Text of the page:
All jurisdictions have laws that are designed to maintain public confidence in the legal system and prevent interference in the administration of justice. In particular, it is important to ensure that the courts function properly, and that their work – and the respect that the community has in their work – is not damaged or undermined, either during the course of court proceedings or outside the context of court proceedings. In common law jurisdictions, the courts have the power to punish persons for refusing to comply with court orders, and for engaging in other conduct that is disrespectful to the courts, or interferes with the administration of justice in some way. The name that is given to such conduct – or the offence that is committed by engaging in such conduct – is contempt of court. This column outlines the laws governing contempt of court in common law jurisdictions and examines the position in mainland China by comparison.
Common law jurisdictions
The English word contempt traces its roots to the Latin word contemnere, meaning “to scorn or despise”. In common law jurisdictions, a distinction was traditionally drawn between civil contempt and criminal contempt. The purpose of civil contempt powers was to enforce compliance with court orders or to prevent frustration of court orders. The purpose of criminal contempt powers, on the other hand, was to punish and deter interference in the administration of justice. As both forms of contempt involve the same procedures and can lead to the same consequences (including imprisonment and fines), the distinction often does not have any real significance. If the contempt is treated as criminal, it must be proven beyond a reasonable doubt in the same way as any other criminal offence.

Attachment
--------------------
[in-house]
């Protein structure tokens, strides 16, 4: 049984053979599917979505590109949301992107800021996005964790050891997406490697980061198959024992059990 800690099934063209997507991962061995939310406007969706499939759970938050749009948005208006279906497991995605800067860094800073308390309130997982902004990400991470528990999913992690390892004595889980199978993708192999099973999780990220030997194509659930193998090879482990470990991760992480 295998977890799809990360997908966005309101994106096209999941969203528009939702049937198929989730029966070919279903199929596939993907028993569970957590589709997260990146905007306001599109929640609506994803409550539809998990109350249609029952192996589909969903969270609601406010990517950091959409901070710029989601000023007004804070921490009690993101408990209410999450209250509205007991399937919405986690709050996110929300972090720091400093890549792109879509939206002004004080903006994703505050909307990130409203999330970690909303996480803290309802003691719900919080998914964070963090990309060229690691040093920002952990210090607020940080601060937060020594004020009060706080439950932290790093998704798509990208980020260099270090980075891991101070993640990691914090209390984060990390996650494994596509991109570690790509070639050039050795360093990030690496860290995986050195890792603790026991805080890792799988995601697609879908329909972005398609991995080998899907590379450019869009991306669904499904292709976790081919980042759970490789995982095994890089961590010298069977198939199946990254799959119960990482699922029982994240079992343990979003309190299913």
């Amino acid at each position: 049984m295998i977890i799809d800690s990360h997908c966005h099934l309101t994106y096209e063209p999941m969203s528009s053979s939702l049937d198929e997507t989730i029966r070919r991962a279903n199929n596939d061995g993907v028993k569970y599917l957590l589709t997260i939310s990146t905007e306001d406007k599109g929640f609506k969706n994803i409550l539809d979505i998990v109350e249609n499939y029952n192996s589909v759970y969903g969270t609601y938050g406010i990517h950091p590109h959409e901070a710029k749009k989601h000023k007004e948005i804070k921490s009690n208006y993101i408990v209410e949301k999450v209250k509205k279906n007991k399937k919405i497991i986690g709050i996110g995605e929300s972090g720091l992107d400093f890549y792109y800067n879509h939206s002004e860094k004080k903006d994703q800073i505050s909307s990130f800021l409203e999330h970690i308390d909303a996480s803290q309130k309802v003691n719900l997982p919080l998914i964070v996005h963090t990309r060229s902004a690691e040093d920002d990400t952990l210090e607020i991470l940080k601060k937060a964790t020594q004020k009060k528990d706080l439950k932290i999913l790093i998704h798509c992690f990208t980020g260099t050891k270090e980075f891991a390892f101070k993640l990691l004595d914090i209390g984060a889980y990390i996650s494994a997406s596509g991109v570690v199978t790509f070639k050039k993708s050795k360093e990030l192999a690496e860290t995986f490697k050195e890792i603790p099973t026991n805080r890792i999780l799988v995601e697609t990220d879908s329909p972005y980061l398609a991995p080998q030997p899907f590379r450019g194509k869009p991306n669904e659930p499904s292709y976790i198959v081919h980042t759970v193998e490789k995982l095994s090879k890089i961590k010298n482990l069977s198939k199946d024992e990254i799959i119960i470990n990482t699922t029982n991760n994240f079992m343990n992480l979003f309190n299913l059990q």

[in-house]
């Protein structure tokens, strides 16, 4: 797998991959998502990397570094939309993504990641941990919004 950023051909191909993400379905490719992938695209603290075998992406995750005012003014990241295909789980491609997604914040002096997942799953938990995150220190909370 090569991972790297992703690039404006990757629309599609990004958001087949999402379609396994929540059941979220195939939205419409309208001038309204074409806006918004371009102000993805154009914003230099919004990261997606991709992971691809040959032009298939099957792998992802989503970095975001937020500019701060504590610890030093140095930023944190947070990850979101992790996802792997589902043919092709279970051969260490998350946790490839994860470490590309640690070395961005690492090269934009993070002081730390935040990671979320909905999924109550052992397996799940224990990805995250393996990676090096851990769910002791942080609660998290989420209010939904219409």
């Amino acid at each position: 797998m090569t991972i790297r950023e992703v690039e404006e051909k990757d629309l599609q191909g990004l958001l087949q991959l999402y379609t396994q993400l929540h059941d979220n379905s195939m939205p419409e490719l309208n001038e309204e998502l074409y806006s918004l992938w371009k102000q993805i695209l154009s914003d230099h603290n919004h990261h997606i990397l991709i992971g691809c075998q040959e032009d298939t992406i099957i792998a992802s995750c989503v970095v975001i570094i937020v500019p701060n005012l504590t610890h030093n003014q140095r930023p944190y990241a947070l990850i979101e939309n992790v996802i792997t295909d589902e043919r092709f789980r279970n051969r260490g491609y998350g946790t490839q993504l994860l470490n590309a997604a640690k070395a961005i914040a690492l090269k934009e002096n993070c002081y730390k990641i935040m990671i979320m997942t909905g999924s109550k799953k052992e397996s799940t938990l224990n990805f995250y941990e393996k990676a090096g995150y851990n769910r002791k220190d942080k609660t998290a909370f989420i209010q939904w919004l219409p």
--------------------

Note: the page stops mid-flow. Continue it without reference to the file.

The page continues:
In civil proceedings in the US, courts distinguish between direct contempt – where a person commits contempt in the presence of the judge – and indirect contempt, where the conduct or of misbehaviour does not occur in the courtroom and includes the situation where a person fails to comply with a court order (this is also sometimes referred to as constructive or consequential contempt).
Contempt of court can take many forms and is governed both by legislation and also common law principles that have been formulated by the courts (for a discussion of judge-made law, see China Business Law Journal volume 3 issue 2: Binding or persuasive?). The three main types of contempt of court are outlined below.
A former partner of Linklaters Shanghai, Andrew Godwin teaches law at Melbourne Law School in Australia, where he is an associate director of its Asian Law Centre. Andrew’s book is a compilation of China Business Law Journal’s popular Lexicon series, entitled China Lexicon: Defining and translating legal terms. The book is published by Vantage Asia and available at law.asia/china-lexicon/.